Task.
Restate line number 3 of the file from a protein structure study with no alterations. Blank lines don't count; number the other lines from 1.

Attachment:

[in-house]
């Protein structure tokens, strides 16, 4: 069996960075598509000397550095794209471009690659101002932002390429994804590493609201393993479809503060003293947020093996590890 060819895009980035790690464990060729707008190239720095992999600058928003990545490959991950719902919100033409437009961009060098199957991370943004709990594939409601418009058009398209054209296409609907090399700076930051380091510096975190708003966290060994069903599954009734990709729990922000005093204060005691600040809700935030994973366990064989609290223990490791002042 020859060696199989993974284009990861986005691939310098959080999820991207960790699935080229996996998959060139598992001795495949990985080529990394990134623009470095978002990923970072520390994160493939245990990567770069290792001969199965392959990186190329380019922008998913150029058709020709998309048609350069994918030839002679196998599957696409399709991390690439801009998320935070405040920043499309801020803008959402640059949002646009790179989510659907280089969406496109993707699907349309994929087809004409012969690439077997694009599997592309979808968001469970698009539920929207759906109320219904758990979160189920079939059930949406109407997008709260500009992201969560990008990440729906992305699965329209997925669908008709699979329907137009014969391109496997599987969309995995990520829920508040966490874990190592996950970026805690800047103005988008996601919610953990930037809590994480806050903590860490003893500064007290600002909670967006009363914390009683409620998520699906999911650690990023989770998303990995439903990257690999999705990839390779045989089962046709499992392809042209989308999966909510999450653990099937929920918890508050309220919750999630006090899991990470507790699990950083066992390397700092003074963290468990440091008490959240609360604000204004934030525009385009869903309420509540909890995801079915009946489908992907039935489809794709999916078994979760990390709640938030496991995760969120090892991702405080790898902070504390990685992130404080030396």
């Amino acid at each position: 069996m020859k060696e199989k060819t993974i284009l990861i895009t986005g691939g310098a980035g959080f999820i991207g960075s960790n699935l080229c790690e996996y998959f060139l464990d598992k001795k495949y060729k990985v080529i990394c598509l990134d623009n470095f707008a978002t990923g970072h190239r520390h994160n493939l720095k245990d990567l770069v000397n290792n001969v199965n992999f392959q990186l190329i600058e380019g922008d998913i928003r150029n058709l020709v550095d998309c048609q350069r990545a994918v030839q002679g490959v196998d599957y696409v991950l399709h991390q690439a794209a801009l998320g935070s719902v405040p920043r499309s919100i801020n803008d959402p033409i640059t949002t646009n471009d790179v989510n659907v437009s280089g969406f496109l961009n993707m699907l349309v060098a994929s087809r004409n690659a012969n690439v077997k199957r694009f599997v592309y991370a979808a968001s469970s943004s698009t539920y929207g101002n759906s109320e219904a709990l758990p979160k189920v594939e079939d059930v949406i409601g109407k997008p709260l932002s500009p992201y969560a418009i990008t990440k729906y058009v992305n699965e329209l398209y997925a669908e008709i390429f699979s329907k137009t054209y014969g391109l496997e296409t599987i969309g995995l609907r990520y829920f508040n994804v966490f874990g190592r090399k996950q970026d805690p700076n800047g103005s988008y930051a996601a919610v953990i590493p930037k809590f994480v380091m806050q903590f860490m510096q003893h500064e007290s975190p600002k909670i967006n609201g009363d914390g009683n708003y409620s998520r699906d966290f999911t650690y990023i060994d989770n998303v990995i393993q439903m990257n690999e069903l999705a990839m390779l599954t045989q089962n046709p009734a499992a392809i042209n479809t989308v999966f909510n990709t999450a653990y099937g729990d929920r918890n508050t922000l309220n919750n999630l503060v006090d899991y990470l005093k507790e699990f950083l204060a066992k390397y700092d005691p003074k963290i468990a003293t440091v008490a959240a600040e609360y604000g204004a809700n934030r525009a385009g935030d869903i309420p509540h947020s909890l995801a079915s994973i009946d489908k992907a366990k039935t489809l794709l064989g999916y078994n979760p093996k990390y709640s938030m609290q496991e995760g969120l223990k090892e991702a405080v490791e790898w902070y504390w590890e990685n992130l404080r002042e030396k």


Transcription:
């Amino acid at each position: 069996m020859k060696e199989k060819t993974i284009l990861i895009t986005g691939g310098a980035g959080f999820i991207g960075s960790n699935l080229c790690e996996y998959f060139l464990d598992k001795k495949y060729k990985v080529i990394c598509l990134d623009n470095f707008a978002t990923g970072h190239r520390h994160n493939l720095k245990d990567l770069v000397n290792n001969v199965n992999f392959q990186l190329i600058e380019g922008d998913i928003r150029n058709l020709v550095d998309c048609q350069r990545a994918v030839q002679g490959v196998d599957y696409v991950l399709h991390q690439a794209a801009l998320g935070s719902v405040p920043r499309s919100i801020n803008d959402p033409i640059t949002t646009n471009d790179v989510n659907v437009s280089g969406f496109l961009n993707m699907l349309v060098a994929s087809r004409n690659a012969n690439v077997k199957r694009f599997v592309y991370a979808a968001s469970s943004s698009t539920y929207g101002n759906s109320e219904a709990l758990p979160k189920v594939e079939d059930v949406i409601g109407k997008p709260l932002s500009p992201y969560a418009i990008t990440k729906y058009v992305n699965e329209l398209y997925a669908e008709i390429f699979s329907k137009t054209y014969g391109l496997e296409t599987i969309g995995l609907r990520y829920f508040n994804v966490f874990g190592r090399k996950q970026d805690p700076n800047g103005s988008y930051a996601a919610v953990i590493p930037k809590f994480v380091m806050q903590f860490m510096q003893h500064e007290s975190p600002k909670i967006n609201g009363d914390g009683n708003y409620s998520r699906d966290f999911t650690y990023i060994d989770n998303v990995i393993q439903m990257n690999e069903l999705a990839m390779l599954t045989q089962n046709p009734a499992a392809i042209n479809t989308v999966f909510n990709t999450a653990y099937g729990d929920r918890n508050t922000l309220n919750n999630l503060v006090d899991y990470l005093k507790e699990f950083l204060a066992k390397y700092d005691p003074k963290i468990a003293t440091v008490a959240a600040e609360y604000g204004a809700n934030r525009a385009g935030d869903i309420p509540h947020s909890l995801a079915s994973i009946d489908k992907a366990k039935t489809l794709l064989g999916y078994n979760p093996k990390y709640s938030m609290q496991e995760g969120l223990k090892e991702a405080v490791e790898w902070y504390w590890e990685n992130l404080r002042e030396k």